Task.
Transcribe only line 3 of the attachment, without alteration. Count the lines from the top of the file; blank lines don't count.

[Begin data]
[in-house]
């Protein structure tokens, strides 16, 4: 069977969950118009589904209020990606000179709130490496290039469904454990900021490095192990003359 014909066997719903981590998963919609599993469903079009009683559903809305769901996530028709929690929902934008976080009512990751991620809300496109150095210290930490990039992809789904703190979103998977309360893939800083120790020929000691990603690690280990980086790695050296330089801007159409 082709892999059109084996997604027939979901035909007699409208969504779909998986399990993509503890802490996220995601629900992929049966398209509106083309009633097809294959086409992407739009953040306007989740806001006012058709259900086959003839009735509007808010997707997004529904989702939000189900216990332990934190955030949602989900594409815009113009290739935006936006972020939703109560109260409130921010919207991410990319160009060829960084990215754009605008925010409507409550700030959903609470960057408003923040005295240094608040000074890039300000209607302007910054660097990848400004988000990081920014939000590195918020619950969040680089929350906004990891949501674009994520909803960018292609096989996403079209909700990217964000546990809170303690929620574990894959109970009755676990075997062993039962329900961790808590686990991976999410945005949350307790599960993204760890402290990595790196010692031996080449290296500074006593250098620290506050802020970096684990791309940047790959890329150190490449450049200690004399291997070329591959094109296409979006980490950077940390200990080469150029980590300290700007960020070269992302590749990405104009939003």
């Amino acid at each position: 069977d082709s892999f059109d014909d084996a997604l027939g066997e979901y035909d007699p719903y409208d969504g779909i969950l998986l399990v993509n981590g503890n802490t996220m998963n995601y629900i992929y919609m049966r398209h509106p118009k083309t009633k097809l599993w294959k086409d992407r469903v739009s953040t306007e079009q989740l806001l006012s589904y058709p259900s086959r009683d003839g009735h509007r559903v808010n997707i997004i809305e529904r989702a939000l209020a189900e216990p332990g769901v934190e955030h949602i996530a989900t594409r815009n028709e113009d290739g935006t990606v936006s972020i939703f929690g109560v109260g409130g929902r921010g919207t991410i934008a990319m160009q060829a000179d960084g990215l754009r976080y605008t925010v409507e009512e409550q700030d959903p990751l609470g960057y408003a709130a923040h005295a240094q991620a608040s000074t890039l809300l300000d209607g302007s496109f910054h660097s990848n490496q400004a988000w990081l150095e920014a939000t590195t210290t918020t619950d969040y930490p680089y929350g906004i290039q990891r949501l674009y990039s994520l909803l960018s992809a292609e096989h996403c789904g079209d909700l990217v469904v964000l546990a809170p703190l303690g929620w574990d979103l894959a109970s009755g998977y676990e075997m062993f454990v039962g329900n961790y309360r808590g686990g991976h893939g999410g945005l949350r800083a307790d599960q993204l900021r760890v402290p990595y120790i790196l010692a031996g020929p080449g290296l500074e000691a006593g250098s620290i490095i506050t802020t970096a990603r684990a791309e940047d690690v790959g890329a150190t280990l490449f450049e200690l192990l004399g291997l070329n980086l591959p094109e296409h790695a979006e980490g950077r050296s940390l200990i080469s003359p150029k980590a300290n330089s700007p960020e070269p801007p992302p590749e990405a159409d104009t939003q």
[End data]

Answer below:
């Amino acid at each position: 069977d082709s892999f059109d014909d084996a997604l027939g066997e979901y035909d007699p719903y409208d969504g779909i969950l998986l399990v993509n981590g503890n802490t996220m998963n995601y629900i992929y919609m049966r398209h509106p118009k083309t009633k097809l599993w294959k086409d992407r469903v739009s953040t306007e079009q989740l806001l006012s589904y058709p259900s086959r009683d003839g009735h509007r559903v808010n997707i997004i809305e529904r989702a939000l209020a189900e216990p332990g769901v934190e955030h949602i996530a989900t594409r815009n028709e113009d290739g935006t990606v936006s972020i939703f929690g109560v109260g409130g929902r921010g919207t991410i934008a990319m160009q060829a000179d960084g990215l754009r976080y605008t925010v409507e009512e409550q700030d959903p990751l609470g960057y408003a709130a923040h005295a240094q991620a608040s000074t890039l809300l300000d209607g302007s496109f910054h660097s990848n490496q400004a988000w990081l150095e920014a939000t590195t210290t918020t619950d969040y930490p680089y929350g906004i290039q990891r949501l674009y990039s994520l909803l960018s992809a292609e096989h996403c789904g079209d909700l990217v469904v964000l546990a809170p703190l303690g929620w574990d979103l894959a109970s009755g998977y676990e075997m062993f454990v039962g329900n961790y309360r808590g686990g991976h893939g999410g945005l949350r800083a307790d599960q993204l900021r760890v402290p990595y120790i790196l010692a031996g020929p080449g290296l500074e000691a006593g250098s620290i490095i506050t802020t970096a990603r684990a791309e940047d690690v790959g890329a150190t280990l490449f450049e200690l192990l004399g291997l070329n980086l591959p094109e296409h790695a979006e980490g950077r050296s940390l200990i080469s003359p150029k980590a300290n330089s700007p960020e070269p801007p992302p590749e990405a159409d104009t939003q």